“Mary Poppins” blew in for its Bay Area premiere last week to a fanfare of tooting trumpets and trilling Londoners in beflowered hats and bowlers.
The show, which is playing at the Berkeley Playhouse until Dec. 7, is the product of the mind of “Downton Abbey” creator Julian Fellows, along with composers Robert and Richard Sherman, who developed the classic story into a stage musical in 2004. Adopting aspects of both the Disney film and the original P.L. Travers stories, “Mary Poppins” is a production entirely of its own.
The musical incorporates elements that film fans would demand of any rendition of “Mary Poppins.” Favorites such as “Supercalifragilisticexpialidocious” and “Let’s go Fly a Kite” are included, and the classic story of members of the Banks family — who, despite their apparent middle-class prosperity, are all unhappy with their lot in life — remains. The two Banks children, Michael (Chiara Abondolo-Mayo) and Jane (Dakota Dry), suffer from a string of funless nannies and a distant father (Tom Reardon) who is more interested in his work than his children. All family members can be found wallowing in their own troubles when a solution presents itself at the Banks’ doorstep in the form of the magically eccentric nanny Mary Poppins (Taylor Jones).
In a production as charming as the Disney-like theater that houses it, Berkeley Playhouse’s “Mary Poppins” bubbles and bursts, sparking moments of delight and feeling for audiences through the sheer enthusiasm of the cast’s performance and their interactions across a very smart set. Director Kimberly Dooley juggles the show’s many individual moving parts — both mechanical and human — with an ease that conveys the mischievous nature of the imagined world.
Performing and managing a set that seems to have a mind of its own has been one of the most challenging and ultimately rewarding aspects of the show, according to UC Berkeley senior and “Mary Poppins” cast member Kenny Wang.
“It’s a very demanding show,” Wang said. “We have people flying. We have things breaking and fixing themselves magically, essentially. Overall, it is what we imagined the show to be.”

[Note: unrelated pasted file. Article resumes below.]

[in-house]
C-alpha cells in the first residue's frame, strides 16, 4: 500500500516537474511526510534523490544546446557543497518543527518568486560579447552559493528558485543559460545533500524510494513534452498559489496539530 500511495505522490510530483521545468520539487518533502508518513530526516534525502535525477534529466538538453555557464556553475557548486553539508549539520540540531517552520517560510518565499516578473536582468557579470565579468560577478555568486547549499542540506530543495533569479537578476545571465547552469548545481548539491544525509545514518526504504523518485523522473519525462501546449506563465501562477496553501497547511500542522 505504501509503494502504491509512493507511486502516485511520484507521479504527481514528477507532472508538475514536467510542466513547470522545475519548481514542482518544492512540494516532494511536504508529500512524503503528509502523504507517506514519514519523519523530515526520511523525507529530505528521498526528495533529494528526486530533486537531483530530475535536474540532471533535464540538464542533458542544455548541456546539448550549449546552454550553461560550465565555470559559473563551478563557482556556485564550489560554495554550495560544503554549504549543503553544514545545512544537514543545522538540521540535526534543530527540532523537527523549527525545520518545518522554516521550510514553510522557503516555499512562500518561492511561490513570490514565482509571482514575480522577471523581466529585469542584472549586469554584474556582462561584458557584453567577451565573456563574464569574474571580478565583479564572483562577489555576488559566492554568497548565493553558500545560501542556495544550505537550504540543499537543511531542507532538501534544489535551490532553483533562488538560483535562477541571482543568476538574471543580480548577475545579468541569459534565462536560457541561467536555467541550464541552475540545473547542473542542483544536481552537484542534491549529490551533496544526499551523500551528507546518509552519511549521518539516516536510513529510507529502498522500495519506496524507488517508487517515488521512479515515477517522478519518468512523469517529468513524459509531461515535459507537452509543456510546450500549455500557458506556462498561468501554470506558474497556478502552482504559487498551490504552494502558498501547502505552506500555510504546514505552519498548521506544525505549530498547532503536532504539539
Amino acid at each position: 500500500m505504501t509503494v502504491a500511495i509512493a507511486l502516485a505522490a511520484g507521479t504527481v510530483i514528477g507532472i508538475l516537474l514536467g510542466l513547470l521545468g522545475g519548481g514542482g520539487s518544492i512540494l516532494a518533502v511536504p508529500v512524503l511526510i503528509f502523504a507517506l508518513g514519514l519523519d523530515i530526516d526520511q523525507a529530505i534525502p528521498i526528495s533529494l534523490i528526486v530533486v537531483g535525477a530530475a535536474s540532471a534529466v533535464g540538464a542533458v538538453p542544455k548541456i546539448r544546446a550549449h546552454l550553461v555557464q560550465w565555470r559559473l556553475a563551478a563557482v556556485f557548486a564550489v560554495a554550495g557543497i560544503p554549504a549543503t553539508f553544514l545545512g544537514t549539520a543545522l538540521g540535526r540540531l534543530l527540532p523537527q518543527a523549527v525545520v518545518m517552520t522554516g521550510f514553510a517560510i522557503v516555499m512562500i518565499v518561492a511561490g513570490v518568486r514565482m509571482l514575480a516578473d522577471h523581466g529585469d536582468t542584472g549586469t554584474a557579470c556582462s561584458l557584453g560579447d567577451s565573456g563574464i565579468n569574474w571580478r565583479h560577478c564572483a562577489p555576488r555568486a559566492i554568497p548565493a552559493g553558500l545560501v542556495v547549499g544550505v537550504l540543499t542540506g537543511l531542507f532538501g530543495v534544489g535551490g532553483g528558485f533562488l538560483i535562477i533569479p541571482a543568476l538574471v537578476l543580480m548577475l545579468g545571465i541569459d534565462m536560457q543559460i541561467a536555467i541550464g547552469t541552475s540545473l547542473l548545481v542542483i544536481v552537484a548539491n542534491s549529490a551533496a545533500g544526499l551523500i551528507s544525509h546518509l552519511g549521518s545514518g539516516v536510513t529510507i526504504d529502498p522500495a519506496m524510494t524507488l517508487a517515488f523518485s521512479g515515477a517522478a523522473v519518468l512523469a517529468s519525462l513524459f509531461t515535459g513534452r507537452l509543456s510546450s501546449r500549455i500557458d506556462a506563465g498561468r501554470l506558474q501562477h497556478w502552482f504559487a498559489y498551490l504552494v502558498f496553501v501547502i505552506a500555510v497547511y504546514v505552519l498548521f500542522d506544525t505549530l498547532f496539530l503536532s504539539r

Behind the exuberance that the experience of the show brings viewers, however, there is an interesting and problematic aspect in the development of the script. In this musical version, Mrs. Banks is made to be a negative foil of the titular character. Poppins is depicted as the ultimate liberated woman who sets her own term of employment and hours, does not need luck to be successful, can befriend men without developing any romantic attachments and takes control of the story’s action. Mrs. Banks, on the other hand, is a housewife who is forced to give up her own career, assume the role given to her by her name (that is, her married name) and struggle to maintain a meaningful relationship with her husband and children without the authority to make substantial improvements to that family unit. She is, throughout most of the production, utterly powerless and disheartened.
The effect is that even more emphasis is placed on the “practically perfect” Poppins, which leads to an odd conglomeration of pros and cons for the story. On the one hand, it imbues importance into the role of teacher, which is not a frequent occurrence in media. On the other hand, it seems to do so unnecessarily at the expense of the mother figure — who also suffers from a bad rap in media portrayals.
This dissonance between the two adult female leads is slightly discouraging, though it is mostly overshadowed by the joy and umph of the rest of the production and its participants. This is clearly a show made with a great deal of passion on the part of the performers, which mingles with the free-spiritedness of the characters to form a concoction of wit and wonder.
“It’s very charming and it gives me butterflies every time I see it,” Wang said. “This show hasn’t lost its charmed — it’s always sweet; it’s always lovely to watch.”
“Mary Poppins” is playing at Berkeley Playhouse until Dec. 7. Thursday evening tickets are “pay what you can” from $5-$20.